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Vision 2019, 3(2), 32;

Eye Movements in Medical Image Perception: A Selective Review of Past, Present and Future
by Chia-Chien Wu 1,2,* and Jeremy M. Wolfe 1,2,3
Visual Attention Lab, Department of Surgery, Brigham & Women’s Hospital, 65 Landsdowne St, Cambridge, MA 02139, USA
Department of Radiology, Harvard Medical School, Boston, MA 02115, USA
Department of Ophthalmology, Harvard Medical School, Boston, MA 02115, USA
Author to whom correspondence should be addressed.
Received: 1 April 2019 / Accepted: 18 June 2019 / Published: 20 June 2019


The eye movements of experts, reading medical images, have been studied for many years. Unlike topics such as face perception, medical image perception research needs to cope with substantial, qualitative changes in the stimuli under study due to dramatic advances in medical imaging technology. For example, little is known about how radiologists search through 3D volumes of image data because they simply did not exist when earlier eye tracking studies were performed. Moreover, improvements in the affordability and portability of modern eye trackers make other, new studies practical. Here, we review some uses of eye movements in the study of medical image perception with an emphasis on newer work. We ask how basic research on scene perception relates to studies of medical ‘scenes’ and we discuss how tracking experts’ eyes may provide useful insights for medical education and screening efficiency.
visual search; eye movements; medical image perception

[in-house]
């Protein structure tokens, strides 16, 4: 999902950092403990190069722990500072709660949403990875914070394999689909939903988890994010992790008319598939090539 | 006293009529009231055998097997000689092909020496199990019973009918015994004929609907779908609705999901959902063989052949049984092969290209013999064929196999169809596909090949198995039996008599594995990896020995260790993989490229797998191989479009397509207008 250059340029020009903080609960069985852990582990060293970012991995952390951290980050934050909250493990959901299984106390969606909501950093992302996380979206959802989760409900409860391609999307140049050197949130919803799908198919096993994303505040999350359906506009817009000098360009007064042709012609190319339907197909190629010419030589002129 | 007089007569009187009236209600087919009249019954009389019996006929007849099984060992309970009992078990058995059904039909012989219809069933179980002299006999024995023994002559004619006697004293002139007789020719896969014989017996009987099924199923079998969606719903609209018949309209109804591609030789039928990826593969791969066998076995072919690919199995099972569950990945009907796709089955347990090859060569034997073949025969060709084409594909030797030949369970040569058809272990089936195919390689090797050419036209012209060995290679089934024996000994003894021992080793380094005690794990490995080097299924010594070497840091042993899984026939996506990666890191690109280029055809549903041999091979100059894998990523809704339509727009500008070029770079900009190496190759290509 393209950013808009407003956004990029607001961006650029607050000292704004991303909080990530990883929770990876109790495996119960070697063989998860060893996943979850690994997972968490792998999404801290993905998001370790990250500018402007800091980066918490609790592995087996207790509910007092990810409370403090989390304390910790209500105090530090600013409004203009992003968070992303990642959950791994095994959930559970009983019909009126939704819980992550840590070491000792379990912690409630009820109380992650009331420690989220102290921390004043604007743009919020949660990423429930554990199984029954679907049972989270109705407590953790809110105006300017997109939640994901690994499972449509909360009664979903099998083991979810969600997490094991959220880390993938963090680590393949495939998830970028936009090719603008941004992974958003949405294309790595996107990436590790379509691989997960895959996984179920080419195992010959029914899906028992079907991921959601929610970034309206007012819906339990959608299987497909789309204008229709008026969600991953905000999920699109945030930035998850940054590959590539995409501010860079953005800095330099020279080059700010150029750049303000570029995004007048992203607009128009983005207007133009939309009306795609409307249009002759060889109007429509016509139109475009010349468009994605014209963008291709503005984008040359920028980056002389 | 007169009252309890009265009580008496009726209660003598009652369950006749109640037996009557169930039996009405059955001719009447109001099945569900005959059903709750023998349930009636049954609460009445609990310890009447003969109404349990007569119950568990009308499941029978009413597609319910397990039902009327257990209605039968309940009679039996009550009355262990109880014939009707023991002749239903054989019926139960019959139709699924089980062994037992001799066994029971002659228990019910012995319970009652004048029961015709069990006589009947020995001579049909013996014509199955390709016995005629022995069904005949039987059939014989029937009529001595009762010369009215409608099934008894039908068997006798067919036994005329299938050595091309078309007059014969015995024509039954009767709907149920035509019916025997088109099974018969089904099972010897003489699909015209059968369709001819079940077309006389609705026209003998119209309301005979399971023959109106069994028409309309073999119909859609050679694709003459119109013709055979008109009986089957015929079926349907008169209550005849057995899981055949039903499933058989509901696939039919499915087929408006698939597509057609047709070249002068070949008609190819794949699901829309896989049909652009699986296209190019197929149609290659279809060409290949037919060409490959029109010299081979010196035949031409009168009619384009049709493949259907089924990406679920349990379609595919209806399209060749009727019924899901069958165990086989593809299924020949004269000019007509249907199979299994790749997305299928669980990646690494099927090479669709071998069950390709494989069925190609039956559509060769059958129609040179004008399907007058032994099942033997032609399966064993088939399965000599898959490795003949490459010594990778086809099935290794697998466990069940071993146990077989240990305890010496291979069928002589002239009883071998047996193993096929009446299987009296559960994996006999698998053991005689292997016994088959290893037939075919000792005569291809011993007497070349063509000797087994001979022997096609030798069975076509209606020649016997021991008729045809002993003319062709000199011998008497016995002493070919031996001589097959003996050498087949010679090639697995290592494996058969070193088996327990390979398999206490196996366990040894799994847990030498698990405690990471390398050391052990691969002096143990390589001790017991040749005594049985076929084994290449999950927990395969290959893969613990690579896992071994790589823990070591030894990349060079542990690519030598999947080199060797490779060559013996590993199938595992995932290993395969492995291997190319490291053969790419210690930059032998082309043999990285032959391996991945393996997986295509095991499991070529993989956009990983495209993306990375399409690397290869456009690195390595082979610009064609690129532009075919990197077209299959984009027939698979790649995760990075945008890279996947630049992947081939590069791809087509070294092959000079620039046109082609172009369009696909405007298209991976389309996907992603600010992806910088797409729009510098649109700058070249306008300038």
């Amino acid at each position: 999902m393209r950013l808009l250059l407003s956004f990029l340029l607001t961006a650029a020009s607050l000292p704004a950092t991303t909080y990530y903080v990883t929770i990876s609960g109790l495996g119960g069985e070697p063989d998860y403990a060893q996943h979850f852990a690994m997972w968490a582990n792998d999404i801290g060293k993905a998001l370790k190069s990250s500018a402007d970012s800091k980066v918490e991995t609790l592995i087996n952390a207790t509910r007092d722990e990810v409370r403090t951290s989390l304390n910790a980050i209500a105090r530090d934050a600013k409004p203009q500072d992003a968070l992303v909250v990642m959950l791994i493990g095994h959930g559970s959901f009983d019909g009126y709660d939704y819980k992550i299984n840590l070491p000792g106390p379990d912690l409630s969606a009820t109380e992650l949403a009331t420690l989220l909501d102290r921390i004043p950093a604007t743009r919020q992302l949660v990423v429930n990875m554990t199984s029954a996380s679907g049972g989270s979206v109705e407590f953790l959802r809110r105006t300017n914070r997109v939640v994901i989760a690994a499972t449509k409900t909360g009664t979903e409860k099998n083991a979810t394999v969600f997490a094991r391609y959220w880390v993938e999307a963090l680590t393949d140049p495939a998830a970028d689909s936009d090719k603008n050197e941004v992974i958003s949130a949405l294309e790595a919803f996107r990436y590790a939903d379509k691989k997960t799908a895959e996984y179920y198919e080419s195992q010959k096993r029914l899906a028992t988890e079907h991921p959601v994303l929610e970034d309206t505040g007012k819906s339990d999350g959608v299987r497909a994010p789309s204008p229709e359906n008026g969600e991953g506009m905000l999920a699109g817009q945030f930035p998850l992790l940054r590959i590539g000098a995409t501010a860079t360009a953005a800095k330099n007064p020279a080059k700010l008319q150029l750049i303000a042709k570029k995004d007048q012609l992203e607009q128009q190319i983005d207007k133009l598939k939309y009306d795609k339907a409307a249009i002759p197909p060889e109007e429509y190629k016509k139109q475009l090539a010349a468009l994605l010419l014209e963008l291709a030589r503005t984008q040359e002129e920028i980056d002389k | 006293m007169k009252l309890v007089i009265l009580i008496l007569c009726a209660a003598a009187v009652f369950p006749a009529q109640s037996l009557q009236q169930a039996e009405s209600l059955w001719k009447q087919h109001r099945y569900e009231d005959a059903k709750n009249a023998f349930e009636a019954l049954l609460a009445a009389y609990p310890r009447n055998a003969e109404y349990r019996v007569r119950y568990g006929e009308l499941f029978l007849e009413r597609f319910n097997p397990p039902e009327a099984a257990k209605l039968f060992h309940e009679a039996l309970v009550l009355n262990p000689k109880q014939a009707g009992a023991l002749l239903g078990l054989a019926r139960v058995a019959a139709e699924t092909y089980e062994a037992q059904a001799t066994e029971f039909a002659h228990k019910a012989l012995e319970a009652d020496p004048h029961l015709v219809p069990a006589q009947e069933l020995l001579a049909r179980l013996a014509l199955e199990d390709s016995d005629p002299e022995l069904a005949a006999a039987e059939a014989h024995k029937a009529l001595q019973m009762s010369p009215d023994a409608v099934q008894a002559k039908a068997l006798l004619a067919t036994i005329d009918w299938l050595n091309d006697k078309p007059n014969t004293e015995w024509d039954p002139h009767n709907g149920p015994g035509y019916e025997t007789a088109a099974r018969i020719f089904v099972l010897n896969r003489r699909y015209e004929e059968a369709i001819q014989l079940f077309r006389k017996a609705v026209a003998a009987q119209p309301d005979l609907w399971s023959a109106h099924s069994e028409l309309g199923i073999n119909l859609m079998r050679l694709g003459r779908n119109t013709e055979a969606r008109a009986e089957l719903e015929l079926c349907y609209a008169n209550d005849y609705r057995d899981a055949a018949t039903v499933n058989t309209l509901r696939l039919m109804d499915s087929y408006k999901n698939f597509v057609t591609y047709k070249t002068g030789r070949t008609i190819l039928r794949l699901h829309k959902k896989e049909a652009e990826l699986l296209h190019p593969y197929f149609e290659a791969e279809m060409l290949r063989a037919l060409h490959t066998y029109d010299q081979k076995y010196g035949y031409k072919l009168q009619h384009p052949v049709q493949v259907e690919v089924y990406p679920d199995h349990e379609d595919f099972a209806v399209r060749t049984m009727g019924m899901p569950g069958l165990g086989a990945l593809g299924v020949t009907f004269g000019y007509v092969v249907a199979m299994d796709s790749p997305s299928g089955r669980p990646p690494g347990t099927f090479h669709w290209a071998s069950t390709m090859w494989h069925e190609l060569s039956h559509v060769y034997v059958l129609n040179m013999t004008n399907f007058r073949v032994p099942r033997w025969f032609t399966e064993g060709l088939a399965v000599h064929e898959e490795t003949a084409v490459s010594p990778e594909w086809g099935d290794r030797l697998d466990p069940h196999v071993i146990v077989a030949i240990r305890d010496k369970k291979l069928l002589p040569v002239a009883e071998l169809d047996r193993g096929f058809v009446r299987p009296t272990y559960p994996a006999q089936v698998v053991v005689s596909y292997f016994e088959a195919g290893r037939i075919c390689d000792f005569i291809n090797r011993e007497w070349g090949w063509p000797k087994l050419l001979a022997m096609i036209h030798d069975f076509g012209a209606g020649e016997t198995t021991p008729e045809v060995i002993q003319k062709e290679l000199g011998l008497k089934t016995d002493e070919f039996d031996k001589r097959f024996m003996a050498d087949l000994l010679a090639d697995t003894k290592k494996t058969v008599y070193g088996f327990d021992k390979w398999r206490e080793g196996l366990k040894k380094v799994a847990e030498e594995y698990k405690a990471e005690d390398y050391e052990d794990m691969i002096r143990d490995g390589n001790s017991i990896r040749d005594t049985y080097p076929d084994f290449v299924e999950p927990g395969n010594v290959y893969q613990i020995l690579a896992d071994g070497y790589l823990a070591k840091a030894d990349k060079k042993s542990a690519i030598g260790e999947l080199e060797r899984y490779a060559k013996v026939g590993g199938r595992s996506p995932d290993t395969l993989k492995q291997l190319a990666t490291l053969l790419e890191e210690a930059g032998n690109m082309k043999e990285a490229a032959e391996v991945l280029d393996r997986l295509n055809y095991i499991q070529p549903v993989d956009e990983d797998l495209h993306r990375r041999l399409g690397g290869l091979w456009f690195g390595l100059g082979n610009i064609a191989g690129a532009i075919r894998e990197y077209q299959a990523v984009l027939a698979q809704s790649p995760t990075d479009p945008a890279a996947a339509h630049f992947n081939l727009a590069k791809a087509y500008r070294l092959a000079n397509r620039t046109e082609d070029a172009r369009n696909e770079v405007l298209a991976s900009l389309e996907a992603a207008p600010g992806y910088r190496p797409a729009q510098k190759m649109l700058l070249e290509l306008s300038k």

1. Introduction

Detection and diagnosis in medicine are frequently based on analysis of medical images. Clinicians of various specializations consume a vast volume of medical images each day. They perform remarkable tasks with these images but they are not perfect. For instance, though more than two million new cases of breast cancer and lung cancer were diagnosed worldwide in 2018 according to the report from World Cancer Research Fund (worldwide cancer data,, we know that many cancers are not discovered, even though they may be visible in the image (e.g., [1,2,3,4]). Though the acceptance of routine cancer screening has risen and the imaging technology has continued to advance, false negative and false positive rates continue to be higher than we would expect or desire [5,6]. Measuring the eye movements of experts as they perform medical image perception tasks is one way to identify possible weak spots in the processes of medical image perception, raising the possibility of interventions that could improve performance. Eye tracking can also be used to assess the effectiveness of those interventions. Finally, from the vantage point of the basic science of perception, expert performance with medical images can give us insight into the processes of more ordinary acts of scene perception.
One of the interesting aspects of medical image perception research is that the stimuli keep changing. Fifty years ago, questions about medical image perception would have been questions about static 2D, achromatic x-ray images, presented on film. Today, technologies, like CT, create a set of virtual slices through some volume of the body (e.g., the chest) and produce a 3D volume of image data to be examined [7]. They could look at nuclear medicine images (e.g., positron emission tomography—PET) or ultrasound [8], where a 3D dataset might be rendered as a rotating figure. Furthermore, many images are in color today [9]. The dataset might be 4-dimensional, with a time-varying fourth dimension as in CT angiography where a contrast agent is injected into the bloodstream and tracked in 3D as it sweeps the heart, brain, etc. [10]. Thus, there are three spatial dimensions and the images evolve over time [11], creating 4D datasets.